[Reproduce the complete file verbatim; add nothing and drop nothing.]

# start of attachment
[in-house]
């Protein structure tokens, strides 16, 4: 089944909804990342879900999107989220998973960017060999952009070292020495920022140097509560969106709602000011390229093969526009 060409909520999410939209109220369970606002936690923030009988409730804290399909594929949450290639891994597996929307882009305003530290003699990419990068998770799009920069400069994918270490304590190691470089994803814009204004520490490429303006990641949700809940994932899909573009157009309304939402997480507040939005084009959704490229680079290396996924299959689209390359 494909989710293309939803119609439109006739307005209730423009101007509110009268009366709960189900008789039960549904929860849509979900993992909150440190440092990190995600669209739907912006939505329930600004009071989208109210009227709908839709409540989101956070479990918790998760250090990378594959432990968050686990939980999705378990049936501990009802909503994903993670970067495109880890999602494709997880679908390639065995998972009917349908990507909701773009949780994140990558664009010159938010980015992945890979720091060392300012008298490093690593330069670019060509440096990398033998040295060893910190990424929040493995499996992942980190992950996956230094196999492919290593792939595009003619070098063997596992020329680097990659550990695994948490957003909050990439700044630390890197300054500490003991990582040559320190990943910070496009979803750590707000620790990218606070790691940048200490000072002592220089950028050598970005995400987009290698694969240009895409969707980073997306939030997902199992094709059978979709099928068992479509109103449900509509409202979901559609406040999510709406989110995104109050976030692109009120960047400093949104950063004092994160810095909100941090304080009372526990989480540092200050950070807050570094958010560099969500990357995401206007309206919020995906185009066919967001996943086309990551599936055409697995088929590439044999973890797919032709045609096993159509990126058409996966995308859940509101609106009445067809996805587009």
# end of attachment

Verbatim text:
[in-house]
């Protein structure tokens, strides 16, 4: 089944909804990342879900999107989220998973960017060999952009070292020495920022140097509560969106709602000011390229093969526009 060409909520999410939209109220369970606002936690923030009988409730804290399909594929949450290639891994597996929307882009305003530290003699990419990068998770799009920069400069994918270490304590190691470089994803814009204004520490490429303006990641949700809940994932899909573009157009309304939402997480507040939005084009959704490229680079290396996924299959689209390359 494909989710293309939803119609439109006739307005209730423009101007509110009268009366709960189900008789039960549904929860849509979900993992909150440190440092990190995600669209739907912006939505329930600004009071989208109210009227709908839709409540989101956070479990918790998760250090990378594959432990968050686990939980999705378990049936501990009802909503994903993670970067495109880890999602494709997880679908390639065995998972009917349908990507909701773009949780994140990558664009010159938010980015992945890979720091060392300012008298490093690593330069670019060509440096990398033998040295060893910190990424929040493995499996992942980190992950996956230094196999492919290593792939595009003619070098063997596992020329680097990659550990695994948490957003909050990439700044630390890197300054500490003991990582040559320190990943910070496009979803750590707000620790990218606070790691940048200490000072002592220089950028050598970005995400987009290698694969240009895409969707980073997306939030997902199992094709059978979709099928068992479509109103449900509509409202979901559609406040999510709406989110995104109050976030692109009120960047400093949104950063004092994160810095909100941090304080009372526990989480540092200050950070807050570094958010560099969500990357995401206007309206919020995906185009066919967001996943086309990551599936055409697995088929590439044999973890797919032709045609096993159509990126058409996966995308859940509101609106009445067809996805587009």